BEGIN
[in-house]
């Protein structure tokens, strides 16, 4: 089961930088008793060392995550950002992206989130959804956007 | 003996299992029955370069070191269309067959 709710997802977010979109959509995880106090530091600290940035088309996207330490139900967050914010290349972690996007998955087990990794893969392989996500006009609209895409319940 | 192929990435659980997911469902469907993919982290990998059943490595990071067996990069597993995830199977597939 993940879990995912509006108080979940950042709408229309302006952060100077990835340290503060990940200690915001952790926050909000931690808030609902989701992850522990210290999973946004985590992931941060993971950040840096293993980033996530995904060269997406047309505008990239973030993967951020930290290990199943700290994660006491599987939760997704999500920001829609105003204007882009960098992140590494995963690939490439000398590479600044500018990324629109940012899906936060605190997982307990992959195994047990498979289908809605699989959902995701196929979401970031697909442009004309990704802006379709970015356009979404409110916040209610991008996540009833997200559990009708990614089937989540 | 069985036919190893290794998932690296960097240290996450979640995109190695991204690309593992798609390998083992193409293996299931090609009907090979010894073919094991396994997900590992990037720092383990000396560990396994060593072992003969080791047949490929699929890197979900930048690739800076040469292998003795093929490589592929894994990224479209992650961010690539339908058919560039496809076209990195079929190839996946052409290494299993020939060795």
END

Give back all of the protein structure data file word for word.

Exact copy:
[in-house]
């Protein structure tokens, strides 16, 4: 089961930088008793060392995550950002992206989130959804956007 | 003996299992029955370069070191269309067959 709710997802977010979109959509995880106090530091600290940035088309996207330490139900967050914010290349972690996007998955087990990794893969392989996500006009609209895409319940 | 192929990435659980997911469902469907993919982290990998059943490595990071067996990069597993995830199977597939 993940879990995912509006108080979940950042709408229309302006952060100077990835340290503060990940200690915001952790926050909000931690808030609902989701992850522990210290999973946004985590992931941060993971950040840096293993980033996530995904060269997406047309505008990239973030993967951020930290290990199943700290994660006491599987939760997704999500920001829609105003204007882009960098992140590494995963690939490439000398590479600044500018990324629109940012899906936060605190997982307990992959195994047990498979289908809605699989959902995701196929979401970031697909442009004309990704802006379709970015356009979404409110916040209610991008996540009833997200559990009708990614089937989540 | 069985036919190893290794998932690296960097240290996450979640995109190695991204690309593992798609390998083992193409293996299931090609009907090979010894073919094991396994997900590992990037720092383990000396560990396994060593072992003969080791047949490929699929890197979900930048690739800076040469292998003795093929490589592929894994990224479209992650961010690539339908058919560039496809076209990195079929190839996946052409290494299993020939060795």